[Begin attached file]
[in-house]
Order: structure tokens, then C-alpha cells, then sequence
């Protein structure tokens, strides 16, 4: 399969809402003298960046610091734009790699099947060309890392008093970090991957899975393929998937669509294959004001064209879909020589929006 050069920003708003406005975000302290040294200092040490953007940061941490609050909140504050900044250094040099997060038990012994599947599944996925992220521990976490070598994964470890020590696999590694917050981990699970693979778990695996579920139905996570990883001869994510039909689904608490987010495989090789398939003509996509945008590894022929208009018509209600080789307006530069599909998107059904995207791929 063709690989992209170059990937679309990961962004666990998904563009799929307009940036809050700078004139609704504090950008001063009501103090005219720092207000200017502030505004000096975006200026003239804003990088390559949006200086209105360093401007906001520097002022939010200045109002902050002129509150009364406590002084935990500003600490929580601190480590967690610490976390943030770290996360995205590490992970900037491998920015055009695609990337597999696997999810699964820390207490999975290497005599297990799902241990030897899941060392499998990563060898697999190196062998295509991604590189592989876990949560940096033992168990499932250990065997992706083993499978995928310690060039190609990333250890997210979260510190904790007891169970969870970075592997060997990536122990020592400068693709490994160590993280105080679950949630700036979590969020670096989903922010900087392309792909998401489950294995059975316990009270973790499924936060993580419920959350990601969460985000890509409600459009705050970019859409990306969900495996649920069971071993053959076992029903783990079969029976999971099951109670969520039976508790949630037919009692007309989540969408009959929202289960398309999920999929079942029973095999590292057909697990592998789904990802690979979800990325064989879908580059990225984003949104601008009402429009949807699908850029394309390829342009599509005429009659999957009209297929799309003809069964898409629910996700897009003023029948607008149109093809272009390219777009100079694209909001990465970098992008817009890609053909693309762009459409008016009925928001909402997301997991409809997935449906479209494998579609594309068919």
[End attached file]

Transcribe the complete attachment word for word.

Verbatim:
[in-house]
Order: structure tokens, then C-alpha cells, then sequence
């Protein structure tokens, strides 16, 4: 399969809402003298960046610091734009790699099947060309890392008093970090991957899975393929998937669509294959004001064209879909020589929006 050069920003708003406005975000302290040294200092040490953007940061941490609050909140504050900044250094040099997060038990012994599947599944996925992220521990976490070598994964470890020590696999590694917050981990699970693979778990695996579920139905996570990883001869994510039909689904608490987010495989090789398939003509996509945008590894022929208009018509209600080789307006530069599909998107059904995207791929 063709690989992209170059990937679309990961962004666990998904563009799929307009940036809050700078004139609704504090950008001063009501103090005219720092207000200017502030505004000096975006200026003239804003990088390559949006200086209105360093401007906001520097002022939010200045109002902050002129509150009364406590002084935990500003600490929580601190480590967690610490976390943030770290996360995205590490992970900037491998920015055009695609990337597999696997999810699964820390207490999975290497005599297990799902241990030897899941060392499998990563060898697999190196062998295509991604590189592989876990949560940096033992168990499932250990065997992706083993499978995928310690060039190609990333250890997210979260510190904790007891169970969870970075592997060997990536122990020592400068693709490994160590993280105080679950949630700036979590969020670096989903922010900087392309792909998401489950294995059975316990009270973790499924936060993580419920959350990601969460985000890509409600459009705050970019859409990306969900495996649920069971071993053959076992029903783990079969029976999971099951109670969520039976508790949630037919009692007309989540969408009959929202289960398309999920999929079942029973095999590292057909697990592998789904990802690979979800990325064989879908580059990225984003949104601008009402429009949807699908850029394309390829342009599509005429009659999957009209297929799309003809069964898409629910996700897009003023029948607008149109093809272009390219777009100079694209909001990465970098992008817009890609053909693309762009459409008016009925928001909402997301997991409809997935449906479209494998579609594309068919």